Britain's Trump or a liberal opportunist: Who is the real Boris Johnson?
- Boris Johnson has been labeled "Britain Trump" by the president.
- There are many similarities between the two men.
- Both are natural entertainers with a long history of controversy and a talent for winning public attention.
- However, Johnson's political instincts are very different from the President's.
- Here's how Johnson's premiership is likely to play out.
- Visit Business Insider's home page for more stories.
"We have a really good man who is going to be the prime minister of the UK, Boris Johnson." That was Donald Trump's assessment on Tuesday of the man who has just won the contest to replace Theresa May.
He added: "They call him Britain Trump."As Trump himself appears to have realised, there are many similarities between the two leaders.
Both are blond-haired entertainers with an eye for a headline.
Both rose to prominence through their appearances on television: Trump through hosting The Apprentice and Johnson for his shambolic guest appearances as the host of the topical quiz Have I Got News for You.
Both have a record of making offensive comments about minority groups. Trump for his recent comments about Ilhan Omar and other Democratic congresswomen, and Johnson for his past comments labeling gay men "bumboys," Muslim women "letterboxes" and "bank robbers" and black Africans "piccaninnies" with "watermelon smiles."
Both also have a reputation for telling mistruths. Johnson was famously sacked twice for lying: once as a junior journalist at the Times and once for falsely denying an extramarital affair while a Conservative MP.Both too have become prominent figures in the rise of nationalist politics in the west: Trump for his "America first" rhetoric and Johnson for his role in the campaign for Brexit.
Yet while these similarities have led many, including Trump himself, to label Johnson as "the Britain Trump" there are actually substantial differences between the two men.
A closet liberal?
Unlike the president, Johnson was once one of the strongest advocates for a liberal immigration policy in the UK.
While mayor of London he repeatedly called for an amnesty on undocumented migrants living in Britain. And unlike his rival for the premiership, Jeremy Hunt, Johnson in recent weeks has resisted calls to explicitly stick to Theresa May's commitment to dramatically bringing down immigration in the UK.
And while Johnson is perhaps best known around the world for his advocacy for Britain leaving the European Union, he has not always been a champion of nationalist politics.
Indeed before joining the Brexit campaign, Johnson repeatedly argued for Britain to remain tied to Europe."I would vote to stay in the single market. I'm in favour of the single market," Johnson told the BBC before the EU referendum campaign began.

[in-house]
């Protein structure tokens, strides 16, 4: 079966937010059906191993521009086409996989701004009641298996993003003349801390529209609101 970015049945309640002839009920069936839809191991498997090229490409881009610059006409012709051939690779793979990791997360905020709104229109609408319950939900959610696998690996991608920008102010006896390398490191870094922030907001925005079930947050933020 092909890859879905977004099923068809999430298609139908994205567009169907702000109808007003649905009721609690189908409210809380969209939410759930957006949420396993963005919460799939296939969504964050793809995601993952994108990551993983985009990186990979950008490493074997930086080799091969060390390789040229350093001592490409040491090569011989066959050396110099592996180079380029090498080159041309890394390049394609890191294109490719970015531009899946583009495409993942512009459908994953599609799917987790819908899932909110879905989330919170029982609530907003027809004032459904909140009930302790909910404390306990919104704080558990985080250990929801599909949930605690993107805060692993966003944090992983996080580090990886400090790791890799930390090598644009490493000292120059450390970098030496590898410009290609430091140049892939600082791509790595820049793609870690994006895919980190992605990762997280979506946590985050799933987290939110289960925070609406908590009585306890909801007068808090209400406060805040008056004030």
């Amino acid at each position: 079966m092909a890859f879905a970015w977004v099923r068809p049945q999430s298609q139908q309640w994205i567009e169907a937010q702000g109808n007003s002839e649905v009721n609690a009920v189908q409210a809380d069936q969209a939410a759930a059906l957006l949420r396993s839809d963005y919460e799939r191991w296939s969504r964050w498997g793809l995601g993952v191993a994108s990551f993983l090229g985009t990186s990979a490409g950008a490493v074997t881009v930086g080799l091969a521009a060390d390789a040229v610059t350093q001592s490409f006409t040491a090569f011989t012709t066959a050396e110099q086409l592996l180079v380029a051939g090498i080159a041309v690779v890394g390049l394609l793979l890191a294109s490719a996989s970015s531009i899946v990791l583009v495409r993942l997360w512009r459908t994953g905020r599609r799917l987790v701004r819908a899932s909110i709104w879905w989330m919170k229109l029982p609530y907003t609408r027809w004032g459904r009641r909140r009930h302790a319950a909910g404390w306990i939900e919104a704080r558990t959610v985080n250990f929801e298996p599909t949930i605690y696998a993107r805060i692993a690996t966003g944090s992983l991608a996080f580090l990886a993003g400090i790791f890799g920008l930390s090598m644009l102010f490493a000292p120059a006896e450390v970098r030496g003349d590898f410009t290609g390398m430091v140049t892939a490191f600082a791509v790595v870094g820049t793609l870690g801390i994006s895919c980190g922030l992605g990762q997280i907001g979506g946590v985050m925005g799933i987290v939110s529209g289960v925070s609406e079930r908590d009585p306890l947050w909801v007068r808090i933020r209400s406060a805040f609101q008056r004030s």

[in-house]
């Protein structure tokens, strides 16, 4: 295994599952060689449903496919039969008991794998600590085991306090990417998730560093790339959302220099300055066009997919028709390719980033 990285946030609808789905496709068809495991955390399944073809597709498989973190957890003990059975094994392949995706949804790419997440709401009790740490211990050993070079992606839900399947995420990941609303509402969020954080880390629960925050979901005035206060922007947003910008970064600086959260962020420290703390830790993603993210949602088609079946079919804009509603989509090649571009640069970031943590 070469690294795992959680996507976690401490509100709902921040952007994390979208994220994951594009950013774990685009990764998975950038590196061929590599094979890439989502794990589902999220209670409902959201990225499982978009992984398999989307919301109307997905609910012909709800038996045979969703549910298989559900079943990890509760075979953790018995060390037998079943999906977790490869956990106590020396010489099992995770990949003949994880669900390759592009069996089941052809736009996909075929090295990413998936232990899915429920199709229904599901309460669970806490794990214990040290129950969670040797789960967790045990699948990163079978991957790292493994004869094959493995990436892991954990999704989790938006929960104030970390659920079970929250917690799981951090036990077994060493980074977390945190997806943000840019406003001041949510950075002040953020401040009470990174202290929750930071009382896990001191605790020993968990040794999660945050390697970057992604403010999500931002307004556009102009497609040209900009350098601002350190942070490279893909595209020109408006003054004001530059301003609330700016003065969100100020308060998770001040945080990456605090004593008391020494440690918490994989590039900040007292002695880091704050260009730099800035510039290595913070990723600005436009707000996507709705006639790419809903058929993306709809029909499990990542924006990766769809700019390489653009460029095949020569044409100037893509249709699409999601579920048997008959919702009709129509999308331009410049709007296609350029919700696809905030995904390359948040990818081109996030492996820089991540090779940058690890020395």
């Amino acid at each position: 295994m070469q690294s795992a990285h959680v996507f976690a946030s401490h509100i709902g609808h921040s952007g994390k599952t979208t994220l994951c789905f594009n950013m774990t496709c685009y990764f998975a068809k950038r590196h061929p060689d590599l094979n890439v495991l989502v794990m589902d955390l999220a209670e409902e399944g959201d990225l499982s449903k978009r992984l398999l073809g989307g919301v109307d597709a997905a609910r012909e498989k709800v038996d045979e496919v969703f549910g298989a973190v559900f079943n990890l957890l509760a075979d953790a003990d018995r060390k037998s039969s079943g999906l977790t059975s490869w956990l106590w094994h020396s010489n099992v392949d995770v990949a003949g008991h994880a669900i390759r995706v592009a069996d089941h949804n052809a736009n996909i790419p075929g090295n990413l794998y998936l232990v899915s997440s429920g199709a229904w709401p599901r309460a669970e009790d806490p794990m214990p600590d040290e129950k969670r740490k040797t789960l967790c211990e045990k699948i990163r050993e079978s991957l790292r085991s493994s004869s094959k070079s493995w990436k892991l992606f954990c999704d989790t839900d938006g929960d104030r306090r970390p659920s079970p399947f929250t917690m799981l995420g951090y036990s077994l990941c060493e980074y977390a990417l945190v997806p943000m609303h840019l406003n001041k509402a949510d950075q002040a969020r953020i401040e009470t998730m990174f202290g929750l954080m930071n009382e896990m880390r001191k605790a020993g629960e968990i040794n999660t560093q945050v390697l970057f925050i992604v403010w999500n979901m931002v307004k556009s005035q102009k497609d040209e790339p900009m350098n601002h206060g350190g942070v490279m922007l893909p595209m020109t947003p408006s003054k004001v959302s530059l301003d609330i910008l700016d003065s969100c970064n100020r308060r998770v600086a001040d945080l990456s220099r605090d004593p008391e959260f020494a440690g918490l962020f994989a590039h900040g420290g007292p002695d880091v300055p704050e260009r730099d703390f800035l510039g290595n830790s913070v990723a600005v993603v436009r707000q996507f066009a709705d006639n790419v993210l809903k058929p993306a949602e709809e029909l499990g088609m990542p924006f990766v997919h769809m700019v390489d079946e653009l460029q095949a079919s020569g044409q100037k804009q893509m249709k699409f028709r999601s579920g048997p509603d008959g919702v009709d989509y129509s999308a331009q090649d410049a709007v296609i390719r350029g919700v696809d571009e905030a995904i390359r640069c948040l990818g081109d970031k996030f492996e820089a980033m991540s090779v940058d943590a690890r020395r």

"I want us to be able to trade freely with our European friends and partners."
He was previously even more explicit, telling the House of Commons in 2003 that "I am not by any means an ultra-Eurosceptic. In some ways, I am a bit of a fan of the European Union."
Johnson has since shifted very much to a more hardline position, insisting he will take Britain out of the EU with or without a deal on October 31.
However, many of the pro-European Conservative politicians who backed his campaign for prime minister are convinced that he will quickly shift back to the centre now he has secured the support of the party membership.
A radical nationalist or just a natural crowd-pleaser?
Will he follow through on his hardline campaign rhetoric and manufacture the hardest possible exit from the European Union, or will he make yet another sharp left turn from the Conservative party membership and instead concentrate on winning over the country?
Left to his own devices, as he largely was in London's City Hall, Johnson's first instinct is to be a crowd-pleaser. Never happier than when playing the clown, Johnson is masterful at using a comedic photo opportunity to win over the electorate. Whether its his staged mishap hanging from a zipwire during the London Olympics, or his recent speech waving a fish around on stage, Johnson knows the power of a good stunt.
However, the instinct to please remains strong within him. Forced to choose between pleasing his party members or pleasing the country, Johnson will likely opt for the latter.
But the question of what will actually please his voters is a difficult one to judge.
Most Conservative party and Brexit-supporting voters want Britain to leave the EU, in Johnson's words, "do or die." But a chaotic exit which triggered food shortages and thousands of job losses would be an incredibly difficult way for Johnson to start his premiership and could lead inevitably to his premature exit from Downing Street.
And yet securing a managed exit, given the red lines he has campaigned on and the resistance of the EU, also looks all but impossible.
Boxed in between the impossible and the undesirable, Johnson will need all of his political strengths to find a way out. But just like Trump in his own tricky upcoming battle for re-election, Johnson's chances of succeeding cannot yet be ruled out.
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"We have a really good man who's going to be the prime minister of the UK now, Boris Johnson. He's tough, he's smart... they call him Britain Trump"- BBC Politics (@BBCPolitics) July 23, 2019
Donald Trump compares himself to the new Tory leader, saying he'll do "a good job" as PM
[tap to expand] https://t.co/DCEu8NeqB0 pic.twitter.com/X8j57xAJFm
Boris Johnson speaking before the referendum: "I would vote to stay in the single market. I'm in favour of the single market." pic.twitter.com/UCeifCf0dC- Adam Bienkov (@AdamBienkov) October 2, 2016